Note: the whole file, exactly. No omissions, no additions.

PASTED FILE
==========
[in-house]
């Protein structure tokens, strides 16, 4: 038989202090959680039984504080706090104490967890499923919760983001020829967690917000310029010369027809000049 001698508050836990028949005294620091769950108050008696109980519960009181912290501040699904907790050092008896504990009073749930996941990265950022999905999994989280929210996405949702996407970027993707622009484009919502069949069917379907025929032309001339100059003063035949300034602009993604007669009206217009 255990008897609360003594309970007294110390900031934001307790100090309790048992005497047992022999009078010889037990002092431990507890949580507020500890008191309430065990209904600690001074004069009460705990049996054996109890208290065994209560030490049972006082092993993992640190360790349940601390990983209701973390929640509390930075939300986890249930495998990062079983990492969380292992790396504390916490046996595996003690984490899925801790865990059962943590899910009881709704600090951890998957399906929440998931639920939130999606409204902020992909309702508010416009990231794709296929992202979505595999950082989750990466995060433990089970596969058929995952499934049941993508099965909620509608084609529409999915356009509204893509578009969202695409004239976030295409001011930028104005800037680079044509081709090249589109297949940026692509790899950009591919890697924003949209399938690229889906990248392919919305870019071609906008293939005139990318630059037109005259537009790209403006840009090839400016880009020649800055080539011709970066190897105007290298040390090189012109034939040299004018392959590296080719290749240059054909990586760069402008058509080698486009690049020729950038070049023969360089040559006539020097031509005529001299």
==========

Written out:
[in-house]
């Protein structure tokens, strides 16, 4: 038989202090959680039984504080706090104490967890499923919760983001020829967690917000310029010369027809000049 001698508050836990028949005294620091769950108050008696109980519960009181912290501040699904907790050092008896504990009073749930996941990265950022999905999994989280929210996405949702996407970027993707622009484009919502069949069917379907025929032309001339100059003063035949300034602009993604007669009206217009 255990008897609360003594309970007294110390900031934001307790100090309790048992005497047992022999009078010889037990002092431990507890949580507020500890008191309430065990209904600690001074004069009460705990049996054996109890208290065994209560030490049972006082092993993992640190360790349940601390990983209701973390929640509390930075939300986890249930495998990062079983990492969380292992790396504390916490046996595996003690984490899925801790865990059962943590899910009881709704600090951890998957399906929440998931639920939130999606409204902020992909309702508010416009990231794709296929992202979505595999950082989750990466995060433990089970596969058929995952499934049941993508099965909620509608084609529409999915356009509204893509578009969202695409004239976030295409001011930028104005800037680079044509081709090249589109297949940026692509790899950009591919890697924003949209399938690229889906990248392919919305870019071609906008293939005139990318630059037109005259537009790209403006840009090839400016880009020649800055080539011709970066190897105007290298040390090189012109034939040299004018392959590296080719290749240059054909990586760069402008058509080698486009690049020729950038070049023969360089040559006539020097031509005529001299």